Abstracts 2nd European SWPBS Pre-conference
Tim Lewis (University of Missouri (Columbia, US)
Is School-wide Positive Behavior Support an Evidence-based Practice?
Over two decades of research and evaluation efforts on SWPBS have led to multiple improvements in student behavior largely due to embedding previously validated practices within a school-wide framework. Recent work employing large scale randomized control trials affirms prior quasi-experimental outcomes such as reduction in problem behaviors and improvements in academic achievement. Using recent quality indicators developed by the U.S. Department of Education and the Council for Exceptional Children, the existing RCT literature was reviewed to determine if the “systems” of SW-PBS are evidence-based. Outcomes will be discussed.
1) become familar with the U.S. Department of Education and the Council for Exceptional Children quality indicators for evidence-based practices;
2) understand the level of empirical support through randomized control trials to date;
3) discuss issues and challenges on using current quality indicators to evaluation complex multi-component interventions.
Georganta Vasiliki & Elias Kourkoutas (University of Crete, Chania, Greece)
Implementation of SWPBS in a Primary School in Kandanos, Greece
School-wide Positive Behavior Support (SWPBS) is a systems-level intervention designed to prevent the occurrence of problem behavior and increase social competence and academic performance. A growing body of research documents that SWPBS reduces problem behaviour, improves academics, and enhances the school social environment (e.g., McIntosh, Chard, Boland, & Horner, 2006). Τhis is why the staff of our school decided to support (SWPBS) practices adjusted in the curriculum of the previous school year. The current presentation describes the implementation of (SWPBS) in our rural primary school in Kandanos-Chania-Greece. The focus is on providing data and information regarding our teaching social competencies model/program and on (a) how PBS efforts were initiated in this specific school, (b) framework that a school team uses to guide the implementation of relative practices, (c) changes in behavior of students, in school culture, and in school climate, (d) evaluation of the fidelity of the system at the end of the school year. Our findings were that improvement in implementation were evident between baseline at the end of the school year. Results showed decreased levels of problem behavior and decreased numbers of students at risk for significant behaviour challenges. On the other hand, our outcomes indicate the effectiveness of SWPBS in improving academic achievement and in creating positive school climate and better relationships between stakeholders and students.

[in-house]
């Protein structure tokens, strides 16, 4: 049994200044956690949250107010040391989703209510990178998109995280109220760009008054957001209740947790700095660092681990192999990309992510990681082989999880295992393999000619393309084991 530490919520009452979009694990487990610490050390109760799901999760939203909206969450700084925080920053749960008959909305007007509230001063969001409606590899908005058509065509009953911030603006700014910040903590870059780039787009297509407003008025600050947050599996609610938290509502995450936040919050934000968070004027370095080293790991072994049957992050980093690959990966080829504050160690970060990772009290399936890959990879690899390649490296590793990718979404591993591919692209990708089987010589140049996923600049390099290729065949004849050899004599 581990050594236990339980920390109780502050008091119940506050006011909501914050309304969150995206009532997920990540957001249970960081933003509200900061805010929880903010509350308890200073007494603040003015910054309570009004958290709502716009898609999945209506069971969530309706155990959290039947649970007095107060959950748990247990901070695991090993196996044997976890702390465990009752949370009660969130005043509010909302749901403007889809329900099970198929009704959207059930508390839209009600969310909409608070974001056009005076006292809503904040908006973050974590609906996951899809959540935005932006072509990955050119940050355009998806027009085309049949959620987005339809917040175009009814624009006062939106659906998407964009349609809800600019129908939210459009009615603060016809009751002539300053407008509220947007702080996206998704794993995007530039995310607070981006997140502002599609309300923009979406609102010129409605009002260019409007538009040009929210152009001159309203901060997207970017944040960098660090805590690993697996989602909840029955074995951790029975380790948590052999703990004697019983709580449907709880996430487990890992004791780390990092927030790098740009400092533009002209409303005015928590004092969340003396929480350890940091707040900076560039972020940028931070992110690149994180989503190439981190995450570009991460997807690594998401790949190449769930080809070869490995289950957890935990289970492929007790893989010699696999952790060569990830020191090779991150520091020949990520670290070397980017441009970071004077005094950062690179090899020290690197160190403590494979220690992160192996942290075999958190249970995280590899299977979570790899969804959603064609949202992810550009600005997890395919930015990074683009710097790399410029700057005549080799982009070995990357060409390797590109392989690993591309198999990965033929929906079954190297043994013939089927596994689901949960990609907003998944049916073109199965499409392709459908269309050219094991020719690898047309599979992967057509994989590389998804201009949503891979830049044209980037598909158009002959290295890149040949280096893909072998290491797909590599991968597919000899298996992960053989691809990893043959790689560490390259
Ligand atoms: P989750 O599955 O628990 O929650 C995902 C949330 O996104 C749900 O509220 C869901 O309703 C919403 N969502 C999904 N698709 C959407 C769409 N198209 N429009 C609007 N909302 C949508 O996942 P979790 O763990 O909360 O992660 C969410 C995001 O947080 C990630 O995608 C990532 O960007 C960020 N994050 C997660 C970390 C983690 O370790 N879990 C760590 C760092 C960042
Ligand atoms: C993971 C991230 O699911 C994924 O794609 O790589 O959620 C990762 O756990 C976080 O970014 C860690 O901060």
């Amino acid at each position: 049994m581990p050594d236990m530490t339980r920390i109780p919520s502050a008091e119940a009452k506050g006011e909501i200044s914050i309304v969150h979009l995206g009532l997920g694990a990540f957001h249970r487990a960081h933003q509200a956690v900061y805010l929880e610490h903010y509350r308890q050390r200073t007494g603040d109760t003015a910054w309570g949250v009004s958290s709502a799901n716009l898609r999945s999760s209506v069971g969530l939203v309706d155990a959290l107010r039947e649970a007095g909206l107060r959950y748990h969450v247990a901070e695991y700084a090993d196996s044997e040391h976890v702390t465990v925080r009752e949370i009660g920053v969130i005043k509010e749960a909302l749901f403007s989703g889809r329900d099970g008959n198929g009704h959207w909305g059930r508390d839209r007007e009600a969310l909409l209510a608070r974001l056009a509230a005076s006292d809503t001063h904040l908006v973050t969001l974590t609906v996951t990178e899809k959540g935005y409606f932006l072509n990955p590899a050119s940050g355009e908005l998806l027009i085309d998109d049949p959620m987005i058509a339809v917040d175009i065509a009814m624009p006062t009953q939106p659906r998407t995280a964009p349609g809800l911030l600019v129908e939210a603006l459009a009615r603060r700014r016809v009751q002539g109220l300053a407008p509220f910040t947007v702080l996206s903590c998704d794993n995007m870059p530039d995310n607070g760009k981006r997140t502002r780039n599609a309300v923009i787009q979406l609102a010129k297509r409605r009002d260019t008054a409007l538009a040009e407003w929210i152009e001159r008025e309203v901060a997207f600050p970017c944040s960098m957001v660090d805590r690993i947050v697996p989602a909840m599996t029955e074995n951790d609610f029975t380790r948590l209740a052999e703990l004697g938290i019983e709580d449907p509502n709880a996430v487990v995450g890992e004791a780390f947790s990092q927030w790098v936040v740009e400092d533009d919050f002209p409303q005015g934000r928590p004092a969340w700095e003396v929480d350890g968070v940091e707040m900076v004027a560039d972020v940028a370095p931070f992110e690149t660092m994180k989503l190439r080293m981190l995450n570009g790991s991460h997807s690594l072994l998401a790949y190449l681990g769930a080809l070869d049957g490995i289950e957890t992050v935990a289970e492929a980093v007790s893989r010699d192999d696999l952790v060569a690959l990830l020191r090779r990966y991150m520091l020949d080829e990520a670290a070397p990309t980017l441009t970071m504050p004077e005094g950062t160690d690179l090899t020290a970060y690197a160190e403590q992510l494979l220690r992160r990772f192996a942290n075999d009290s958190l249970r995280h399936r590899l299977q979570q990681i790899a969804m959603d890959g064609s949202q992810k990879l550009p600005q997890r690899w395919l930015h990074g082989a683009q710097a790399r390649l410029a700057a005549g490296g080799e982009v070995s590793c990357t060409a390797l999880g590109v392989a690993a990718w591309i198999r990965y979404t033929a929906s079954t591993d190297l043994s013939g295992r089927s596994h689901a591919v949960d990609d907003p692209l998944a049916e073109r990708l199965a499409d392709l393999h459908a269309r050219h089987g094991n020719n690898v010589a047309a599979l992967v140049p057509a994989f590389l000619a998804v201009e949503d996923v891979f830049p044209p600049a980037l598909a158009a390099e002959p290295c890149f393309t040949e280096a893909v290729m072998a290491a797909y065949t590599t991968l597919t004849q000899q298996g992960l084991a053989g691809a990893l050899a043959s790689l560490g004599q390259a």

Looking further, implementing (SWPBS) in our school we supported common philosophy and purpose between students and teachers facing with the same way of thinking the difficulties which occur daily in school environment. Also, it is clear that we needed time to be able to run the specific innovative system successfully and we realized that it is essential to involve of a supportive leadership team and staff willing to participate and to be educated about SWPBS strategy.
1. share evidence-based specific practices in implementation of SWPBS;
2. identify the importance of implementation in school-wide outcomes for student learning and behavior;
3. adopt different strategies for teaching social skills in classroom;
4. identify the specific barriers and strategies that increase implementation rates at the primary school level.
Brenda Scheuermann (Texas State University, Texas, US)
Initial Development and Field-Testing of the Facility-Wide Tiered Fidelity Inventory for Alternative Programs
Many juvenile justice and residential programs for youth in the U.S. are adopting PBIS to improve short- and long-term outcomes for youth, and to provide staff with more effective tools for managing challenging behaviors that are characteristic of youth in these settings.
My colleagues and I have demonstrated the viability of applying the PBIS framework in alternative settings, and the adaptations necessary to accommodate the unique nature of these settings. An important element of PBIS implementation is assessment of fidelity, and multiple tools are available for monitoring all tiers of PBIS in traditional schools. However, those fidelity assessments do not capture the unique structure and organization of residential and juvenile justice programs.